St Benedict's Church, Scrivelsby :: Shared Description

Grade II* Listed.
Scrivelsby church, which is shared by the parishes of Scrivelsby and Dalderby, is dedicated in honour of St Benedict AD 480-550. An unusual dedication, there are only 17 other churches in England of that name.
The church, built mainly of greenstone, dates back to the 13th century although alterations have occurred throughout the years. Major restoration took place in 1860 by Sir Henry Dymoke, when a North-west tower with a recessed spire was added. The roof of slate was also replaced during this period.
The present lectern, made locally in 1871, stands in front of a massive pillar, which was evidently the foundation of what was once the chancel arch, the old chancel ending at the site of the attractive oak screen.
The arches of the nave are early English, the chancel arch and church itself perpendicular, while the windows show three different styles.
The monuments are especially interesting, including two stone effigies in the north aisle of Sir Philip Marmion and his wife Joan or second wife Mary. He was the last of the Marmions (he only had issue several daughters) who resided at Scrivelsby and died in the 1290s. His legs, before being removed over 350 years ago, were crossed at the ankles indicating that he possibly fought in one of the Crusades. He was both a statesman and a warrior and fought at the Battle of Evesham and was granted lands well outside the confines of Lincolnshire.
The powerful Marmion family were 'Champion' to the Dukes of Normandy in France and came to this country with William, Duke of Normandy, when he invaded England in 1066
The family originally lived in Dymock , Gloucestershire. It seems they left the area to return to live in Scivelsby in the 14th century but took the surname with them. Although there was dispute between the descendants of Sir Philip via his daughters, great granddaughter Margaret who married Sir John Dymocke won the right of Champion in 1377.
A marble monument, elaborately carved in the chancel and touching the screen, is surmounted with the bust of Lewis Dymoke and his shield containing the Dymoke Arms with crest and sword.
In the chancel, on the north wall, is an old brass which was found at Scrivelsby Court and a copy of which appears in the old register book.
Sir Robert Dymoke (1461-1545) son of Sir Thomas Dymocke and Margaret Welles, held high office during the early part of Henry VIIIís reign. He married twice, Anne Sparrow and Jane Cressmore and had a total of 6 children. After the Kingís divorce he was controller of Katherine of Aragonís household. He died in 1545 and his tomb is surmounted by a handsome brass in memory of him. His son, Sir Edward Dymoke - Kings Champion - was High Sheriff at the time of the Lincolnshire uprising in 1536. He also sat in parliament with Sir Robert Tyrwhitt.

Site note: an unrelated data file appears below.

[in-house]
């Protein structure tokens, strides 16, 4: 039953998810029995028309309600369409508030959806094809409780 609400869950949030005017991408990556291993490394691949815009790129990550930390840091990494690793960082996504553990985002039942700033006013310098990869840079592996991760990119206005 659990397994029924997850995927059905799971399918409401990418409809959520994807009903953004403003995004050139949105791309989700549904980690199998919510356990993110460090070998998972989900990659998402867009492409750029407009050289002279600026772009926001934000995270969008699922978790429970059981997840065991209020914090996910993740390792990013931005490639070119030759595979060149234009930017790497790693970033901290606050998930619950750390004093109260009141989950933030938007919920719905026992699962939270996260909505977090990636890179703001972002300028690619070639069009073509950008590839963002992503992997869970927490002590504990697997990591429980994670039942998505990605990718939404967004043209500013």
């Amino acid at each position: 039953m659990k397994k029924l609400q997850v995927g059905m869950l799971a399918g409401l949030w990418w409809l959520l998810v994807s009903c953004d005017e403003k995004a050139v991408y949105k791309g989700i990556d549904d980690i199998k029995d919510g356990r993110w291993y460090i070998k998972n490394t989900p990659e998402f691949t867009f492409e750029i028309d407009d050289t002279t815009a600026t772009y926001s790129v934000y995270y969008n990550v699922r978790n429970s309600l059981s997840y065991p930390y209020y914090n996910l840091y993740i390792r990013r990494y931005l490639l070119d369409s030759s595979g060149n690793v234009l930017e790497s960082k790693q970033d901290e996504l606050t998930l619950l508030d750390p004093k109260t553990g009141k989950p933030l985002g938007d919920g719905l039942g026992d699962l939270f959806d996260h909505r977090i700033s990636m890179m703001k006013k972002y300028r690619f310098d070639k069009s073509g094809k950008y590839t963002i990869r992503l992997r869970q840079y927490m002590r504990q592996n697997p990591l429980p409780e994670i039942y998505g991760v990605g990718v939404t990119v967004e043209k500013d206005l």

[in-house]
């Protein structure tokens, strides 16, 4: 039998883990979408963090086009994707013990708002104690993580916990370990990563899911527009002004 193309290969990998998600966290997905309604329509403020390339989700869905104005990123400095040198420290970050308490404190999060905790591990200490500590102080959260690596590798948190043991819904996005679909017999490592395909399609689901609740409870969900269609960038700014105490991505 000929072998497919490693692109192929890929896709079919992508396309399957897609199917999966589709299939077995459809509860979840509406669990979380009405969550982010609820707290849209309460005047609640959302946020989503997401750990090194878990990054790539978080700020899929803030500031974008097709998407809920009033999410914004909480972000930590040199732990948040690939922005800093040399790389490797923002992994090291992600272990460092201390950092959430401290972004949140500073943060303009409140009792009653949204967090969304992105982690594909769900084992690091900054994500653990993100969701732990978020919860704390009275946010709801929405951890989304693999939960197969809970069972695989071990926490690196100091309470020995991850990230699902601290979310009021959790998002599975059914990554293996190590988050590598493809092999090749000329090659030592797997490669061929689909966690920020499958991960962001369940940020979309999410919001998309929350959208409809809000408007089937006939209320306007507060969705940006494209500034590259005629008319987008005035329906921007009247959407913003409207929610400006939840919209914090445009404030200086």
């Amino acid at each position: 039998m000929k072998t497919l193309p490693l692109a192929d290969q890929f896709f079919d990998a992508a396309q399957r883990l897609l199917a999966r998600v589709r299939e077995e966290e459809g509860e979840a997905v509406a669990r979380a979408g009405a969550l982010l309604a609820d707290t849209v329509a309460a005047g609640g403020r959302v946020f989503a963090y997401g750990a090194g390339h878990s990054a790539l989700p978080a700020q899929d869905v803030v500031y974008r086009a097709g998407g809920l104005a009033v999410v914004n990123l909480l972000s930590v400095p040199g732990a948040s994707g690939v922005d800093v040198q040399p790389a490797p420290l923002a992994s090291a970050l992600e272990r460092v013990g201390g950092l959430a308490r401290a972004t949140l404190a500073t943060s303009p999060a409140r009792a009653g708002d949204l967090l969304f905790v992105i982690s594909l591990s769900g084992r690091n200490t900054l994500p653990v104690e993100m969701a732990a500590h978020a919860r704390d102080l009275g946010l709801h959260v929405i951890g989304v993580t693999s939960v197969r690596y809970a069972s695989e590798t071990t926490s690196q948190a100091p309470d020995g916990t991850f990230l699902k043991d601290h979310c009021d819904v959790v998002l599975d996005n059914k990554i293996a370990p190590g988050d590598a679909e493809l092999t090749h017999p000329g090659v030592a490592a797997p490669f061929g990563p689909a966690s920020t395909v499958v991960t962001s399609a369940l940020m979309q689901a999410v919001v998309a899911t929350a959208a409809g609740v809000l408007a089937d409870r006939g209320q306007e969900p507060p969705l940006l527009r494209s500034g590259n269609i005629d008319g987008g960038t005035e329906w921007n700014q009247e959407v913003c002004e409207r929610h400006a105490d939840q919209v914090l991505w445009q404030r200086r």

The current and 34th Champion is Lieutenant-Colonel John Lindley Marmion Dymoke, MBE DL, Royal Lincolnshire Regiment. His eldest son and heir is Francis Dymoke, a chartered accountant and estate owner.
by Julian P Guffogg
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7 images use this description:

TF2665 : St Benedict's church, Scrivelsby by J.Hannan-Briggs
TF2665 : Interior, St Benedict's church, Scrivelsby by J.Hannan-Briggs
TF2665 : Brass of Sir Robert Dymoke, Scrivelsby church by J.Hannan-Briggs
TF2665 : Memorial to Lewis Dymoke, Scrivelsby church by J.Hannan-Briggs
TF2665 : Detail of Sir Philip Marmion, Scrivelsby church by J.Hannan-Briggs
TF2665 : Memorial to John Dymoke, Scrivelsby church by J.Hannan-Briggs
TF2665 : Effigies of Sir Philip Marmion and wife, Scrivelsby church by J.Hannan-Briggs

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Created: Sun, 19 Aug 2012, Updated: Mon, 20 Aug 2012

The 'Shared Description' text on this page is Copyright 2012 Julian P Guffogg, however it is specifically licensed so that contributors can reuse it on their own images without restriction.

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